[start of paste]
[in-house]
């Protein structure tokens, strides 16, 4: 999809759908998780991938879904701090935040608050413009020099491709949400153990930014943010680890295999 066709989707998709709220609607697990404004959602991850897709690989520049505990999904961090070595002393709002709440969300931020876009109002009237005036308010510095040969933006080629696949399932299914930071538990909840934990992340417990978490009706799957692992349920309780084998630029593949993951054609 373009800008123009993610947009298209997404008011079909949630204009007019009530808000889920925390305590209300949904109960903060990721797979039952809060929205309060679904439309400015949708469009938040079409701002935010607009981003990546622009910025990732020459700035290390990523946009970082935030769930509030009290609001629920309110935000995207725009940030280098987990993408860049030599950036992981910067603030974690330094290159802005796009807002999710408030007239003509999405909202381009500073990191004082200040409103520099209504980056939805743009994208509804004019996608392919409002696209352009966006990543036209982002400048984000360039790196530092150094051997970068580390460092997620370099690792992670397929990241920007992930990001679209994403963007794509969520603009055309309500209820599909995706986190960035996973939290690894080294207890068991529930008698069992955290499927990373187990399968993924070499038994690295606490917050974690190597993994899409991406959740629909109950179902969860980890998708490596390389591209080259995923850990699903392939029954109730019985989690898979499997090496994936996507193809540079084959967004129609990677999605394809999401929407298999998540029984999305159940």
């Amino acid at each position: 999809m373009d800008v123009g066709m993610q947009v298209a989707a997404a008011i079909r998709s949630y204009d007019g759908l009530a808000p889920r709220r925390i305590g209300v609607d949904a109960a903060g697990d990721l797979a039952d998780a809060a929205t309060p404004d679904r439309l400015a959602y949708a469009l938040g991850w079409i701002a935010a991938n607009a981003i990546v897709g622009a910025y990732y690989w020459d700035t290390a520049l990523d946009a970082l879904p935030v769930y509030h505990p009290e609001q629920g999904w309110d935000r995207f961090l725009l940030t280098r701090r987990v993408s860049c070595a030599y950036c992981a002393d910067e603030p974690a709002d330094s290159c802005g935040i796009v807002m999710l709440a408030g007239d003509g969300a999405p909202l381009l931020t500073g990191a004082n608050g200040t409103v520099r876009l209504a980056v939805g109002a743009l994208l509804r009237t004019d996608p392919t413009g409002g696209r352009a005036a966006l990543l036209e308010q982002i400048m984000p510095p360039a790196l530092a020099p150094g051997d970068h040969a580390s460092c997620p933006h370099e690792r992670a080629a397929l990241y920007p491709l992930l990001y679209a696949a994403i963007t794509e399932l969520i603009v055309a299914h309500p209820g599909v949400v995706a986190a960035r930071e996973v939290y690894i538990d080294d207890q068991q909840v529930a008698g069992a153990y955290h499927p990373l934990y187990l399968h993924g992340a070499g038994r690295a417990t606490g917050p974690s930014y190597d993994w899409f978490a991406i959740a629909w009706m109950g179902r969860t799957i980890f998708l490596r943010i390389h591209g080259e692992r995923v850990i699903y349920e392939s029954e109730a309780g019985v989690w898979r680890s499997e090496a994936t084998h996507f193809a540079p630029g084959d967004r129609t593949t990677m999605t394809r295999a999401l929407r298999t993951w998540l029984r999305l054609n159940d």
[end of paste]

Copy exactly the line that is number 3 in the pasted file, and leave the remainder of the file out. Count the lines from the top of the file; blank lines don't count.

């Amino acid at each position: 999809m373009d800008v123009g066709m993610q947009v298209a989707a997404a008011i079909r998709s949630y204009d007019g759908l009530a808000p889920r709220r925390i305590g209300v609607d949904a109960a903060g697990d990721l797979a039952d998780a809060a929205t309060p404004d679904r439309l400015a959602y949708a469009l938040g991850w079409i701002a935010a991938n607009a981003i990546v897709g622009a910025y990732y690989w020459d700035t290390a520049l990523d946009a970082l879904p935030v769930y509030h505990p009290e609001q629920g999904w309110d935000r995207f961090l725009l940030t280098r701090r987990v993408s860049c070595a030599y950036c992981a002393d910067e603030p974690a709002d330094s290159c802005g935040i796009v807002m999710l709440a408030g007239d003509g969300a999405p909202l381009l931020t500073g990191a004082n608050g200040t409103v520099r876009l209504a980056v939805g109002a743009l994208l509804r009237t004019d996608p392919t413009g409002g696209r352009a005036a966006l990543l036209e308010q982002i400048m984000p510095p360039a790196l530092a020099p150094g051997d970068h040969a580390s460092c997620p933006h370099e690792r992670a080629a397929l990241y920007p491709l992930l990001y679209a696949a994403i963007t794509e399932l969520i603009v055309a299914h309500p209820g599909v949400v995706a986190a960035r930071e996973v939290y690894i538990d080294d207890q068991q909840v529930a008698g069992a153990y955290h499927p990373l934990y187990l399968h993924g992340a070499g038994r690295a417990t606490g917050p974690s930014y190597d993994w899409f978490a991406i959740a629909w009706m109950g179902r969860t799957i980890f998708l490596r943010i390389h591209g080259e692992r995923v850990i699903y349920e392939s029954e109730a309780g019985v989690w898979r680890s499997e090496a994936t084998h996507f193809a540079p630029g084959d967004r129609t593949t990677m999605t394809r295999a999401l929407r298999t993951w998540l029984r999305l054609n159940d």